The right to repair

Circuit Break Podcast #271

The Right to Repair

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April 7, 2021, Episode #271

What is the Right to Repair and what could be the impacts for electrical engineers, designers, contract manufactures and component suppliers.
  • Right To Repair Dot Org
  • The Right to Repair Electronics refers to government legislation that is intended to allow consumers the ability to repair and modify their own consumer electronic devices, where otherwise the manufacturer of such devices requires the consumer to use only their offered services.
    • This already exists for Autos for the most part
      • Motor Vehicle Owners’ Right to Repair Act
      • Ending the “unfair monopoly” of car manufacturers maintaining control over repair information that could result in independent shops turning away car owners due to lack of information.
  • IFIXIT Manifesto
  • Movement:
    • Major Players
      • Apple
        • Do you really own your cell phone?
        • Withholding repair information
        • Requiring that all repairs happen at designated service centers
        • ISL9240 charging chip from renesas
      • John Deere
        • Requiring repairs be done with approved contractors
      • Louis Rossmann of Rossmann Repair Group
        • Go Fund Me
        • 1.55M subscribers
        • $317,000
        • Direct Ballot Initiative in Mass
  • Impact?
    • Designers at the companies?
    • Who is held liable for not providing the right information?
    • Documentation
      • How “perfect” does it need to be?
      • How much is enough?
    • When can manufacturers say no?
  • Suppliers
    • Does every single part for your product need to be available off the shelf in singles all the time?
    • Mouser/Digikey?

About the Hosts

Parker Dillmann
  Parker Dillmann

Parker is an Electrical Engineer with backgrounds in Embedded System Design and Digital Signal Processing. He got his start in 2005 by hacking Nintendo consoles into portable gaming units. The following year he designed and produced an Atari 2600 video mod to allow the Atari to display a crisp, RF fuzz free picture on newer TVs. Over a thousand Atari video mods where produced by Parker from 2006 to 2011 and the mod is still made by other enthusiasts in the Atari community.

In 2006, Parker enrolled at The University of Texas at Austin as a Petroleum Engineer. After realizing electronics was his passion he switched majors in 2007 to Electrical and Computer Engineering. Following his previous background in making the Atari 2600 video mod, Parker decided to take more board layout classes and circuit design classes. Other areas of study include robotics, microcontroller theory and design, FPGA development with VHDL and Verilog, and image and signal processing with DSPs. In 2010, Parker won a Ti sponsored Launchpad programming and design contest that was held by the IEEE CS chapter at the University. Parker graduated with a BS in Electrical and Computer Engineering in the Spring of 2012.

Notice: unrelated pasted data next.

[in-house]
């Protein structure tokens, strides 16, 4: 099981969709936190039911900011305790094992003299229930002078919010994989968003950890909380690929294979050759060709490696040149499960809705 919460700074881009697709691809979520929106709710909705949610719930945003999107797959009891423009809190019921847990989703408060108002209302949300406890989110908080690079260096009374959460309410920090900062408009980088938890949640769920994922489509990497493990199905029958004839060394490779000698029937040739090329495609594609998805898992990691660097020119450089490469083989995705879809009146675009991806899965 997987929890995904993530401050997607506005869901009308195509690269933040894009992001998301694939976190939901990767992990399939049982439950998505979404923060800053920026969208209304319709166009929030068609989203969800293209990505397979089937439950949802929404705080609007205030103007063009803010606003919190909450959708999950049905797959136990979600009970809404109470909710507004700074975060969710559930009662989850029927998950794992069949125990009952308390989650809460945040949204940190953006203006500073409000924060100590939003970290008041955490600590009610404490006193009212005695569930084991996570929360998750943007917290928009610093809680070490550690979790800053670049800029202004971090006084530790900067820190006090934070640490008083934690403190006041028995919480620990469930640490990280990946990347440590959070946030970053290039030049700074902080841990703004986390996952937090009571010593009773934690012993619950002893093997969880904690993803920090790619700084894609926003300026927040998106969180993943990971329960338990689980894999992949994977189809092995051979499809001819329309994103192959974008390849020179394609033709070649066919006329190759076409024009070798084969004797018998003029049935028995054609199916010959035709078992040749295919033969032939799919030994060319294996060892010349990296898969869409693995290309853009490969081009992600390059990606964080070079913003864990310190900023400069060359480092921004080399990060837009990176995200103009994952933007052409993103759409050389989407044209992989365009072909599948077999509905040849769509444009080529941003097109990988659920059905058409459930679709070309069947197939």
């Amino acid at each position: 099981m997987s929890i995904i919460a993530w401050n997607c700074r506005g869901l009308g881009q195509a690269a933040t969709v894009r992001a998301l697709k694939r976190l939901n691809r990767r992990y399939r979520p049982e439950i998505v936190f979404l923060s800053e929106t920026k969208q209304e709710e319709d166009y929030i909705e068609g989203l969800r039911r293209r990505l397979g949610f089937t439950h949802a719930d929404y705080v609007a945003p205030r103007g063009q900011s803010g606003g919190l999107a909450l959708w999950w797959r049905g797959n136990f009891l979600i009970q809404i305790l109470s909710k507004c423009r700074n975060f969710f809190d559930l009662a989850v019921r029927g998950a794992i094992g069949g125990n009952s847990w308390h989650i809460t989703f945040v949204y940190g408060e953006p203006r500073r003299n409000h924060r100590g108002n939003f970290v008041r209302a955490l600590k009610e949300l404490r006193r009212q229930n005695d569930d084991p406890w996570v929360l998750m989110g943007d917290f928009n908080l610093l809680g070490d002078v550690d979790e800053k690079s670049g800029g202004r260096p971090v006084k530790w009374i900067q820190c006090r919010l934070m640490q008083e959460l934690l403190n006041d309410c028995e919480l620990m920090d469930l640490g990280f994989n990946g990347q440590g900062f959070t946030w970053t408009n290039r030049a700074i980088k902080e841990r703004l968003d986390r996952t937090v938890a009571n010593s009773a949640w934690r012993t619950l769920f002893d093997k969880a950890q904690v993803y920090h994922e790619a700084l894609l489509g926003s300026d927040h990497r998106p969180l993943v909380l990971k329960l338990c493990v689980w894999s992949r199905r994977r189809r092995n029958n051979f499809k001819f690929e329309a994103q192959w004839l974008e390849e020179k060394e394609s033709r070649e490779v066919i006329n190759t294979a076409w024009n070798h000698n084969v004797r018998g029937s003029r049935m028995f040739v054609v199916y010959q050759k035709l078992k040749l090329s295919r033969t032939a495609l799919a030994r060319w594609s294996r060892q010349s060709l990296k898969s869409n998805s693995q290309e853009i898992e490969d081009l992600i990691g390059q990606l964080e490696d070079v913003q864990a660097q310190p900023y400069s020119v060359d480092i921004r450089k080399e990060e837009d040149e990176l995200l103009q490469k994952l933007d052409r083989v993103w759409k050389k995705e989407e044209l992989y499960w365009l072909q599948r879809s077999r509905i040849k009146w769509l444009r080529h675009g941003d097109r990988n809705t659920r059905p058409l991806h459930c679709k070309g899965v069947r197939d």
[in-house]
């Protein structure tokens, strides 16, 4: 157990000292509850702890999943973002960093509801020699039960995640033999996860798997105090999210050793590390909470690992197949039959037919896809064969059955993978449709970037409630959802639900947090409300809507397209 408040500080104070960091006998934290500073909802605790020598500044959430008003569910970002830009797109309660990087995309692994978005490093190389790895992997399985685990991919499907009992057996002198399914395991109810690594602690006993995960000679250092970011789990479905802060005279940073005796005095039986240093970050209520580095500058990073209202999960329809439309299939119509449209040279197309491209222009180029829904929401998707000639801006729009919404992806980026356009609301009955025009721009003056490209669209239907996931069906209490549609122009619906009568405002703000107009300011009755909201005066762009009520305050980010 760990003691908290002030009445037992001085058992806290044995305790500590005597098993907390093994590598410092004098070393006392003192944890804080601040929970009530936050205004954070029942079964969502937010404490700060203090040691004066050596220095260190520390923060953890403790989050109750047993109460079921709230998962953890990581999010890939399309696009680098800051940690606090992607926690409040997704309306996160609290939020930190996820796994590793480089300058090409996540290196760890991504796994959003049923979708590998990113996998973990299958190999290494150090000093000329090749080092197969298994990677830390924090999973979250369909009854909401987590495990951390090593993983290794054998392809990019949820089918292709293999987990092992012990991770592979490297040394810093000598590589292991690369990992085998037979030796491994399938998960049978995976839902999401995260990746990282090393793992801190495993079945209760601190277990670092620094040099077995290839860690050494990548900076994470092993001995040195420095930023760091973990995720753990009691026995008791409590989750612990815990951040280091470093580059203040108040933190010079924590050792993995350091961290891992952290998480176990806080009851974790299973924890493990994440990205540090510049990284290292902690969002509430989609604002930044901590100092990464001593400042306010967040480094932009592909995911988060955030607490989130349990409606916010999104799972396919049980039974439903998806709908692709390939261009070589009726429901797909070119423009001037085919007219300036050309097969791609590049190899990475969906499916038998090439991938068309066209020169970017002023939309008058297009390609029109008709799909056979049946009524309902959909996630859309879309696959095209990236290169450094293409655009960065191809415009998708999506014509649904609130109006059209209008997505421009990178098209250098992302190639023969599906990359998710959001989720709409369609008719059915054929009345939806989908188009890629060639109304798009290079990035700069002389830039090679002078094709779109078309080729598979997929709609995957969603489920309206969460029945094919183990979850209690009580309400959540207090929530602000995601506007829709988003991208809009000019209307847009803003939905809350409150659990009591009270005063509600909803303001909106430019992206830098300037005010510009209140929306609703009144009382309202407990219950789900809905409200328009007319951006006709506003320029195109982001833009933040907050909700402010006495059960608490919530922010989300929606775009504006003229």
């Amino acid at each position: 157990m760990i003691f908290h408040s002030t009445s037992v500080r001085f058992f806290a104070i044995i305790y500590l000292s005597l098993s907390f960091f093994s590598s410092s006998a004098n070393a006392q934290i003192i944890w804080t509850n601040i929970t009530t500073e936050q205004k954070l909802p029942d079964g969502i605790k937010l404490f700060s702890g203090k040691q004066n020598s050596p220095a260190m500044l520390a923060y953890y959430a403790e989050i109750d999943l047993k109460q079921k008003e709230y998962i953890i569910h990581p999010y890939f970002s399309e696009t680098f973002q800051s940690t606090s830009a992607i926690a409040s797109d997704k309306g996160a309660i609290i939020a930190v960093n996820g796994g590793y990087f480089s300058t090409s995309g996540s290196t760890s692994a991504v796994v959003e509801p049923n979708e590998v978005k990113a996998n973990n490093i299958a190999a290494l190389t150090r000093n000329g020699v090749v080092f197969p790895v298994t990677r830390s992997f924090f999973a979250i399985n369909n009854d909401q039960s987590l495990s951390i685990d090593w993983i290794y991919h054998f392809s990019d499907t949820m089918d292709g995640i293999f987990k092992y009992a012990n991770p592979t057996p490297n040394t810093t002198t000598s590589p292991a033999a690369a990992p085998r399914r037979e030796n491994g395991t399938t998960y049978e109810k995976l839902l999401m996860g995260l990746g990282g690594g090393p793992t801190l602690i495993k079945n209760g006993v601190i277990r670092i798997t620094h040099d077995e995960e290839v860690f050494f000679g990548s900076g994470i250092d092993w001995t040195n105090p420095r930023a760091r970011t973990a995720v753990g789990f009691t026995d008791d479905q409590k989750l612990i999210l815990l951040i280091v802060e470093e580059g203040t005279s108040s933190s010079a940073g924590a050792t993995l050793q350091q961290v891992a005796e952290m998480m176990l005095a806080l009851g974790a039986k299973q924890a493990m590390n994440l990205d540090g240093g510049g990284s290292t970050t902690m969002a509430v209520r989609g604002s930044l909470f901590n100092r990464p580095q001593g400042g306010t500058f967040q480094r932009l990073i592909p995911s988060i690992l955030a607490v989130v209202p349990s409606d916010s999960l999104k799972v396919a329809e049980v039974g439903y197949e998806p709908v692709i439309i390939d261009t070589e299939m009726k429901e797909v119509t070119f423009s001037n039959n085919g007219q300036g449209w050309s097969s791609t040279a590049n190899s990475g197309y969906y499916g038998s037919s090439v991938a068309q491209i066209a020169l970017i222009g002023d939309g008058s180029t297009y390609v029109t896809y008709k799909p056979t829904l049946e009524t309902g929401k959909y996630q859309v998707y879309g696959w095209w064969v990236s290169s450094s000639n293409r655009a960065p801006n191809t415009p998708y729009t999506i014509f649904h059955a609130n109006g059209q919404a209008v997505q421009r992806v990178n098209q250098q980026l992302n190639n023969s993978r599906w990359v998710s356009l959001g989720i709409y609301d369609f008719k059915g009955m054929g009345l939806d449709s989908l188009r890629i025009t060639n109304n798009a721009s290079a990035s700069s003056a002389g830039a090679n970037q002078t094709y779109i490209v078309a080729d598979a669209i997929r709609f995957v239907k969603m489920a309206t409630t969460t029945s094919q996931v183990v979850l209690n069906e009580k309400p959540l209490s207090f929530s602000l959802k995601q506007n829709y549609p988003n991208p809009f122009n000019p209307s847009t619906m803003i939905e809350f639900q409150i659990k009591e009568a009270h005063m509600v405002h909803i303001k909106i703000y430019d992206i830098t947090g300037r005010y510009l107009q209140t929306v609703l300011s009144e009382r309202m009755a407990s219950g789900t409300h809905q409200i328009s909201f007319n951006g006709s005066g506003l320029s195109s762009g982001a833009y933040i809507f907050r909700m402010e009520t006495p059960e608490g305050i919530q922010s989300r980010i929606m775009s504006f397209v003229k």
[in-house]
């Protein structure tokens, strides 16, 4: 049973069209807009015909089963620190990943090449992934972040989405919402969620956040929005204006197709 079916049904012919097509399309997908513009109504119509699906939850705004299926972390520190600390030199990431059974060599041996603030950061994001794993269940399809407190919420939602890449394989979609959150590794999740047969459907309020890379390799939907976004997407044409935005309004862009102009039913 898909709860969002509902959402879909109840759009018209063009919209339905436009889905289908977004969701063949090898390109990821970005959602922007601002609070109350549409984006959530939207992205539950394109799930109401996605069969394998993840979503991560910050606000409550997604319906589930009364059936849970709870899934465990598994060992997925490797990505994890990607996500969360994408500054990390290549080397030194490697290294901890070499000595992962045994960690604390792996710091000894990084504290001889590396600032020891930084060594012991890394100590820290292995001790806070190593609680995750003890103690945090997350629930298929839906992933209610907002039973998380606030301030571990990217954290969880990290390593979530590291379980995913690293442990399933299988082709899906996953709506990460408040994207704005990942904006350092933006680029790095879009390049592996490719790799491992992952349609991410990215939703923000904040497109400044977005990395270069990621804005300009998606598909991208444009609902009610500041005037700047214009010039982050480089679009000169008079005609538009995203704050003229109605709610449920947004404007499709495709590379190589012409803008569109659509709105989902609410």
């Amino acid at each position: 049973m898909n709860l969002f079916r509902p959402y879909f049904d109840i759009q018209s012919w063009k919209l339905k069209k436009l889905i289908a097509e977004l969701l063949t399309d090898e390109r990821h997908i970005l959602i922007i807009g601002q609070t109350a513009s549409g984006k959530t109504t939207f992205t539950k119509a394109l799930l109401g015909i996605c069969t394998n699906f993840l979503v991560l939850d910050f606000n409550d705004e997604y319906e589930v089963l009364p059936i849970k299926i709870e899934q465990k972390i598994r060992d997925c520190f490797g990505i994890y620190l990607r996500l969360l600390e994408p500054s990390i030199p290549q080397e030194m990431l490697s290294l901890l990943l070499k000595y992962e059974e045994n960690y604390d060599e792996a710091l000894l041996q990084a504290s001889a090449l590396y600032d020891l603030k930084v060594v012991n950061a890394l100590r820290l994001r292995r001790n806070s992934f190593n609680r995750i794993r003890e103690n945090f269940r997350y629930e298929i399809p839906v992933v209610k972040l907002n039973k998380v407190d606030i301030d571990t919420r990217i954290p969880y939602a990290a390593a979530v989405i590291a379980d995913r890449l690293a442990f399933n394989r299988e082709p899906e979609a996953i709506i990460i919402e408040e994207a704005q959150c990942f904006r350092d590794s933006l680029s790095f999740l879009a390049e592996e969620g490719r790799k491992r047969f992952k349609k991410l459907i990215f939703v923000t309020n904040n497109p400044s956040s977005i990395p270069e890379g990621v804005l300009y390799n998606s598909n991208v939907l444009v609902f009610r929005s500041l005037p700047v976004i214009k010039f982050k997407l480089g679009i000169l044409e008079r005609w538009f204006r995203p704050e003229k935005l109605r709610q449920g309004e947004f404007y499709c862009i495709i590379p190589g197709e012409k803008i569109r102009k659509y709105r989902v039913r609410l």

In the Summer of 2012, Parker was hired on as an Electrical Engineer at Dynamic Perception to design and prototype new electronic products. Here, Parker learned about full product development cycles and honed his board layout skills. Seeing the difficulties in managing operations and FCC/CE compliance testing, Parker thought there had to be a better way for small electronic companies to get their product out in customer's hands.

Parker also runs the blog, longhornengineer.com, where he posts his personal projects, technical guides, and appnotes about board layout design and components.

Stephen Kraig
  Stephen Kraig

Stephen Kraig is a component engineer working in the aerospace industry. He has applied his electrical engineering knowledge in a variety of contexts previously, including oil and gas, contract manufacturing, audio electronic repair, and synthesizer design. A graduate of Texas A&M, Stephen has lived his adult life in the Houston, TX, and Denver, CO, areas.

Stephen has never said no to a project. From building guitar amps (starting when he was 17) to designing and building his own CNC table to fine-tuning the mineral composition of the water he uses to brew beer, he thrives on testing, experimentation, and problem-solving. Tune into the podcast to learn more about the wacky stuff Stephen gets up to.

Special thanks to whixr over at Tymkrs for the intro and outro!

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